From Stafford Sheriff’s Department
An injured bald eagle rescued by a Stafford County Animal Control Officer in May was released last week at Caledon State Park in King George County. It is the 12th bald eagle rescued by Anthony McCall in his ten years of service with the county.
McCall shows up to work every day ready for an adventure and never knows what the day will bring—from retrieving snakes hiding in kitchen cabinets to luring raccoons out of chimneys and conducting regular welfare checks on pets across the county. But the pinnacle of his job is bald eagle rescues.
On May 16, 2017 at approximately 4:00 p.m., McCall responded to a call regarding an injured bald eagle at the Rappahannock Regional Landfill on Eskimo Hill Road. When he arrived, McCall located the bird on the side of a steep ravine. He said the eagle was very weak and did not resist when McCall approached, wrapped the bird in a towel and carried it to his vehicle.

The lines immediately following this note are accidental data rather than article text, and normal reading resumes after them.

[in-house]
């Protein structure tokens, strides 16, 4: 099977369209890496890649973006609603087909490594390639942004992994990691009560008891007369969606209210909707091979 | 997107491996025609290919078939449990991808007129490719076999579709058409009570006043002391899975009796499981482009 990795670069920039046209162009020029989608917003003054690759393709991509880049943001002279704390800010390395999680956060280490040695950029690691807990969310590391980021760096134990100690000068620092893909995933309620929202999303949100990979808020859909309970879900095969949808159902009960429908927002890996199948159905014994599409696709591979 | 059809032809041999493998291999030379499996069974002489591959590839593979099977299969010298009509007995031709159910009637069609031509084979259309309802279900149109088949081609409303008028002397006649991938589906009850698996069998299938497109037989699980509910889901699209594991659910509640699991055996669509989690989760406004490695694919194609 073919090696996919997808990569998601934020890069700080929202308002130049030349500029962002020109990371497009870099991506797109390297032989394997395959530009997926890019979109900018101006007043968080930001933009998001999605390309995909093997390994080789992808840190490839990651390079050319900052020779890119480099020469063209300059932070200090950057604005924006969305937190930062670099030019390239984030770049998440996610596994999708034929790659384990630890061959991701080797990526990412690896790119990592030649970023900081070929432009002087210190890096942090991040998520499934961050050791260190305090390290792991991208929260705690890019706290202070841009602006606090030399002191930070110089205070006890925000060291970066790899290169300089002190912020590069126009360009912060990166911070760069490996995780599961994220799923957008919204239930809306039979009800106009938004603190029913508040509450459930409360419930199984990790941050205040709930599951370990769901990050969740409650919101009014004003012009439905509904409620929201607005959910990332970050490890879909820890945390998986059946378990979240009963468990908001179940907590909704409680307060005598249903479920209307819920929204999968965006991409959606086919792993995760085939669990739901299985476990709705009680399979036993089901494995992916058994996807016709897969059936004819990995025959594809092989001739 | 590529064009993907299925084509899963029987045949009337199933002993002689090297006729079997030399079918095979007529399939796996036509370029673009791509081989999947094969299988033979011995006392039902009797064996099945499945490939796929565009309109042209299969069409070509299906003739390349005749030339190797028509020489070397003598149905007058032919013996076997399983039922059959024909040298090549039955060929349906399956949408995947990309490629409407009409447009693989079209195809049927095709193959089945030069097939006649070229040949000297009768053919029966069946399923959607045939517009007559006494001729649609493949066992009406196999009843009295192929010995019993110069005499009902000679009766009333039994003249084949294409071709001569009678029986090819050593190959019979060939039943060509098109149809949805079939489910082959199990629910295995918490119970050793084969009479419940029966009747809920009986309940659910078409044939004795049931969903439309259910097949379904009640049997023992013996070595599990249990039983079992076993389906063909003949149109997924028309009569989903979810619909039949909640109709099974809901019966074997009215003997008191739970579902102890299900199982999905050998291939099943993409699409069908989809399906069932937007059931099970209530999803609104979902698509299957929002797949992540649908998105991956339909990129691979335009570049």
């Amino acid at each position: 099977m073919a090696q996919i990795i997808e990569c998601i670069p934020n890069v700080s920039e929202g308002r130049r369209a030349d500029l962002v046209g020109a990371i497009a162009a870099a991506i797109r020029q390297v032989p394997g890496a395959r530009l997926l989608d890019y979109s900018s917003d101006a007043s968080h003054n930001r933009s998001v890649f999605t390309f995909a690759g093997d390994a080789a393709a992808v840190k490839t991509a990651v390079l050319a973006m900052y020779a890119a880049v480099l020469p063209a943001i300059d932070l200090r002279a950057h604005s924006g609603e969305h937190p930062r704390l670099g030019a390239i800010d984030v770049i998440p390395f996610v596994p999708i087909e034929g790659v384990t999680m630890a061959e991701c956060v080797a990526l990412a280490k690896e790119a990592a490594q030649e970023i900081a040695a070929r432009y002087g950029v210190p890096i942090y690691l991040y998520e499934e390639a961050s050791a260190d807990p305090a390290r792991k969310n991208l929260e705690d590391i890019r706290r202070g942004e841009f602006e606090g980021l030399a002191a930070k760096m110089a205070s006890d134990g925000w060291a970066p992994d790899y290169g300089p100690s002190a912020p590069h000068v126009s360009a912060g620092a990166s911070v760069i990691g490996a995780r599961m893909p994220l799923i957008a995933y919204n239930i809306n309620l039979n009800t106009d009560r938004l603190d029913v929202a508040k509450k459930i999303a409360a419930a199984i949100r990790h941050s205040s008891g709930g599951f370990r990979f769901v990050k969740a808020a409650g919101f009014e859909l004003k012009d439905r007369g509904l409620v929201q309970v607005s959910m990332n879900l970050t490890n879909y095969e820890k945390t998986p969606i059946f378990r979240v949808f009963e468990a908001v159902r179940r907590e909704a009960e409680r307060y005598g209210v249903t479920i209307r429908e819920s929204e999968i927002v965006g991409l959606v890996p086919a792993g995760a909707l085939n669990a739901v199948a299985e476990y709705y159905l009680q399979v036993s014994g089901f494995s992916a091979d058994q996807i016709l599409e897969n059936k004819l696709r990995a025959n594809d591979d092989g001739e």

He dropped the bird off at the Wildlife Center of Virginia in Waynesboro and discovered the eagle had multiple wounds and lead poisoning, which he said is not uncommon in the birds he rescues. When McCall learned the eagle had recovered and been released back into its natural habitat, he was thrilled.
“Every once in a while you get a good call where you are saving someone or something—it is a beautiful thing,” McCall said. “It is especially amazing to save an eagle. You don’t get that close to one very often.”
McCall’s other eagle rescues were not as easy. Several years ago, McCall responded to his most difficult rescue after a family observed an injured eagle on their pier on the Potomac River. When McCall arrived, he saw the bird attempt to fly off the pier and land in the water. McCall waded into the river to retrieve the bird, but it resisted. It managed to make its way onto the riverbank and proceeded to run in and out of the water as McCall followed close behind.
The family who made the call watched as McCall finally caught the eagle. When he asked the young girl what to name it, she responded “Steve.” He later learned the bird was female, but the name stuck.
“That is what I go to work for,” McCall said. “There is not another job like it in the world.”